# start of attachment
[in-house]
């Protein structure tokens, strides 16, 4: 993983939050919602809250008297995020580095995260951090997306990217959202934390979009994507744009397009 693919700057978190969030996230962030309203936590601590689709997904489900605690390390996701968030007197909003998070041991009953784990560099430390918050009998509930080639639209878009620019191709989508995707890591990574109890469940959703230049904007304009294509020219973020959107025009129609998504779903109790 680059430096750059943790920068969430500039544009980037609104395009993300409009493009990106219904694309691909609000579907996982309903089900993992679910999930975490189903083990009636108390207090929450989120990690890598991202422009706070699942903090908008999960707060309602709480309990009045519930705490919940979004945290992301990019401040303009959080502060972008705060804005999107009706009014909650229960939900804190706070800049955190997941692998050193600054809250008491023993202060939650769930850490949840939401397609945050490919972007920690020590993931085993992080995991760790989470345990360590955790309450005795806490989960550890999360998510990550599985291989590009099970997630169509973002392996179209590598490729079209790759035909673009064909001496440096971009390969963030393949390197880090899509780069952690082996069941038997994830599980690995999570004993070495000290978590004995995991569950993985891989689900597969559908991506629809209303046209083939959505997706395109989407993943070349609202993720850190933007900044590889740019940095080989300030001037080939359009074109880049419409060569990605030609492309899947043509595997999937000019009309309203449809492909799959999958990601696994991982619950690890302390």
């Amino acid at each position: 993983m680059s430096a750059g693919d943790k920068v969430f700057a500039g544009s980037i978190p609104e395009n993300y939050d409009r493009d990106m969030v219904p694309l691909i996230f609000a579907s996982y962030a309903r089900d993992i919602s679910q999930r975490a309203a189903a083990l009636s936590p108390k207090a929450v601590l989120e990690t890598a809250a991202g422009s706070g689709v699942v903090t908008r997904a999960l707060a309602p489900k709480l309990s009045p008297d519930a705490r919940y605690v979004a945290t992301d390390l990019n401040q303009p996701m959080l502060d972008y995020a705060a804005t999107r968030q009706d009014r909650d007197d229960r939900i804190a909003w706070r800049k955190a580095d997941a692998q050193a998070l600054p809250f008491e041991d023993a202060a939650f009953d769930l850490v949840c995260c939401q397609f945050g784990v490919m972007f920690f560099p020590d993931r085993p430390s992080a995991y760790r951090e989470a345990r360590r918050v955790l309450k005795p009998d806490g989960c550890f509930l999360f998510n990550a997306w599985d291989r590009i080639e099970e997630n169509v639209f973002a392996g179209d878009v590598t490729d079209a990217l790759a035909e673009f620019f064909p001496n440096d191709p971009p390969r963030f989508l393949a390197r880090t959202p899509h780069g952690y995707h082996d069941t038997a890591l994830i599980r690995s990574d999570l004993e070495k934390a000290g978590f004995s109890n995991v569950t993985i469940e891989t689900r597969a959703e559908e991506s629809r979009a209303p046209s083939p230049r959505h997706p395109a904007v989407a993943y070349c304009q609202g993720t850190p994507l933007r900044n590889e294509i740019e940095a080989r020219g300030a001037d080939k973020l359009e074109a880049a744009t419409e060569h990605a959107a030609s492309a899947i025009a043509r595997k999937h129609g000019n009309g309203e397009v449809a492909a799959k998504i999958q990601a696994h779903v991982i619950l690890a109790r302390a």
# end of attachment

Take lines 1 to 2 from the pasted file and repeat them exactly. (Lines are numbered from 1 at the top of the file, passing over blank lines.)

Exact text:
[in-house]
């Protein structure tokens, strides 16, 4: 993983939050919602809250008297995020580095995260951090997306990217959202934390979009994507744009397009 693919700057978190969030996230962030309203936590601590689709997904489900605690390390996701968030007197909003998070041991009953784990560099430390918050009998509930080639639209878009620019191709989508995707890591990574109890469940959703230049904007304009294509020219973020959107025009129609998504779903109790 680059430096750059943790920068969430500039544009980037609104395009993300409009493009990106219904694309691909609000579907996982309903089900993992679910999930975490189903083990009636108390207090929450989120990690890598991202422009706070699942903090908008999960707060309602709480309990009045519930705490919940979004945290992301990019401040303009959080502060972008705060804005999107009706009014909650229960939900804190706070800049955190997941692998050193600054809250008491023993202060939650769930850490949840939401397609945050490919972007920690020590993931085993992080995991760790989470345990360590955790309450005795806490989960550890999360998510990550599985291989590009099970997630169509973002392996179209590598490729079209790759035909673009064909001496440096971009390969963030393949390197880090899509780069952690082996069941038997994830599980690995999570004993070495000290978590004995995991569950993985891989689900597969559908991506629809209303046209083939959505997706395109989407993943070349609202993720850190933007900044590889740019940095080989300030001037080939359009074109880049419409060569990605030609492309899947043509595997999937000019009309309203449809492909799959999958990601696994991982619950690890302390």